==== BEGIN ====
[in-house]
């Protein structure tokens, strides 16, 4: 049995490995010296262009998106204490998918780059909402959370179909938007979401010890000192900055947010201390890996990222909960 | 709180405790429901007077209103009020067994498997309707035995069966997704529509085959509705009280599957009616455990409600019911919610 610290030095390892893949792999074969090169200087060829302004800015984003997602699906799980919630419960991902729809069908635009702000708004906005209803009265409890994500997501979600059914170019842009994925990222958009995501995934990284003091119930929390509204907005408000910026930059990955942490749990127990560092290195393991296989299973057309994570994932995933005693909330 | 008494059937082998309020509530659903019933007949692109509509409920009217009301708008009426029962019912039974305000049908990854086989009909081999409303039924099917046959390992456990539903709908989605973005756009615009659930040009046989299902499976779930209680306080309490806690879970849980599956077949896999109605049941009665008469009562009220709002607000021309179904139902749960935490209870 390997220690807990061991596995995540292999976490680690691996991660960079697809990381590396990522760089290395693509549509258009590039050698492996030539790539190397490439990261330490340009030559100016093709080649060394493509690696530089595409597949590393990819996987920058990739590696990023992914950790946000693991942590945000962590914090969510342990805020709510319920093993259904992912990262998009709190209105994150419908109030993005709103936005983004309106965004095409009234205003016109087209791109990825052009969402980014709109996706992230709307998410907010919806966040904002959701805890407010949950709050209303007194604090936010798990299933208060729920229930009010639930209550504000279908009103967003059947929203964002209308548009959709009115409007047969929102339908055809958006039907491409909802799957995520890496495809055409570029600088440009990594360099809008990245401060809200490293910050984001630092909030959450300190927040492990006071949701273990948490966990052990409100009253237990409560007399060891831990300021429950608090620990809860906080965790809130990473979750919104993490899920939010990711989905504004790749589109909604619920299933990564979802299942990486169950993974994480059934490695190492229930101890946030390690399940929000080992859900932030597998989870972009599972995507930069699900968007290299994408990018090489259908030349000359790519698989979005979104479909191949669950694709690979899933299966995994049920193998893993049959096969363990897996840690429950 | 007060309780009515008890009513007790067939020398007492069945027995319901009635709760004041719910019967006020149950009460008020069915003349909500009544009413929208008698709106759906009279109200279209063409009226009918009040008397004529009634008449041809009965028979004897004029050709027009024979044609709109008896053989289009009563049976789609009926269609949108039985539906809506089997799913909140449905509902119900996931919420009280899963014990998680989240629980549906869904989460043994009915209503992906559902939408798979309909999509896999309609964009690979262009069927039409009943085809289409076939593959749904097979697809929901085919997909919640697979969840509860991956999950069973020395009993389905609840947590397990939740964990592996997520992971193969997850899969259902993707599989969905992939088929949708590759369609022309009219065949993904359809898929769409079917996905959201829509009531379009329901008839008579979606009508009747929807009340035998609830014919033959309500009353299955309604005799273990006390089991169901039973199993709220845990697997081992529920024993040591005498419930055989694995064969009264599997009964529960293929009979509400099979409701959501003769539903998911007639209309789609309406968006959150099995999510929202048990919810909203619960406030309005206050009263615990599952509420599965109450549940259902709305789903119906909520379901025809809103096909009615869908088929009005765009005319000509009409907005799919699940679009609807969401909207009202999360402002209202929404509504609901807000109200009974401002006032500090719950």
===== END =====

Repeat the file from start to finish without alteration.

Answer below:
[in-house]
């Protein structure tokens, strides 16, 4: 049995490995010296262009998106204490998918780059909402959370179909938007979401010890000192900055947010201390890996990222909960 | 709180405790429901007077209103009020067994498997309707035995069966997704529509085959509705009280599957009616455990409600019911919610 610290030095390892893949792999074969090169200087060829302004800015984003997602699906799980919630419960991902729809069908635009702000708004906005209803009265409890994500997501979600059914170019842009994925990222958009995501995934990284003091119930929390509204907005408000910026930059990955942490749990127990560092290195393991296989299973057309994570994932995933005693909330 | 008494059937082998309020509530659903019933007949692109509509409920009217009301708008009426029962019912039974305000049908990854086989009909081999409303039924099917046959390992456990539903709908989605973005756009615009659930040009046989299902499976779930209680306080309490806690879970849980599956077949896999109605049941009665008469009562009220709002607000021309179904139902749960935490209870 390997220690807990061991596995995540292999976490680690691996991660960079697809990381590396990522760089290395693509549509258009590039050698492996030539790539190397490439990261330490340009030559100016093709080649060394493509690696530089595409597949590393990819996987920058990739590696990023992914950790946000693991942590945000962590914090969510342990805020709510319920093993259904992912990262998009709190209105994150419908109030993005709103936005983004309106965004095409009234205003016109087209791109990825052009969402980014709109996706992230709307998410907010919806966040904002959701805890407010949950709050209303007194604090936010798990299933208060729920229930009010639930209550504000279908009103967003059947929203964002209308548009959709009115409007047969929102339908055809958006039907491409909802799957995520890496495809055409570029600088440009990594360099809008990245401060809200490293910050984001630092909030959450300190927040492990006071949701273990948490966990052990409100009253237990409560007399060891831990300021429950608090620990809860906080965790809130990473979750919104993490899920939010990711989905504004790749589109909604619920299933990564979802299942990486169950993974994480059934490695190492229930101890946030390690399940929000080992859900932030597998989870972009599972995507930069699900968007290299994408990018090489259908030349000359790519698989979005979104479909191949669950694709690979899933299966995994049920193998893993049959096969363990897996840690429950 | 007060309780009515008890009513007790067939020398007492069945027995319901009635709760004041719910019967006020149950009460008020069915003349909500009544009413929208008698709106759906009279109200279209063409009226009918009040008397004529009634008449041809009965028979004897004029050709027009024979044609709109008896053989289009009563049976789609009926269609949108039985539906809506089997799913909140449905509902119900996931919420009280899963014990998680989240629980549906869904989460043994009915209503992906559902939408798979309909999509896999309609964009690979262009069927039409009943085809289409076939593959749904097979697809929901085919997909919640697979969840509860991956999950069973020395009993389905609840947590397990939740964990592996997520992971193969997850899969259902993707599989969905992939088929949708590759369609022309009219065949993904359809898929769409079917996905959201829509009531379009329901008839008579979606009508009747929807009340035998609830014919033959309500009353299955309604005799273990006390089991169901039973199993709220845990697997081992529920024993040591005498419930055989694995064969009264599997009964529960293929009979509400099979409701959501003769539903998911007639209309789609309406968006959150099995999510929202048990919810909203619960406030309005206050009263615990599952509420599965109450549940259902709305789903119906909520379901025809809103096909009615869908088929009005765009005319000509009409907005799919699940679009609807969401909207009202999360402002209202929404509504609901807000109200009974401002006032500090719950």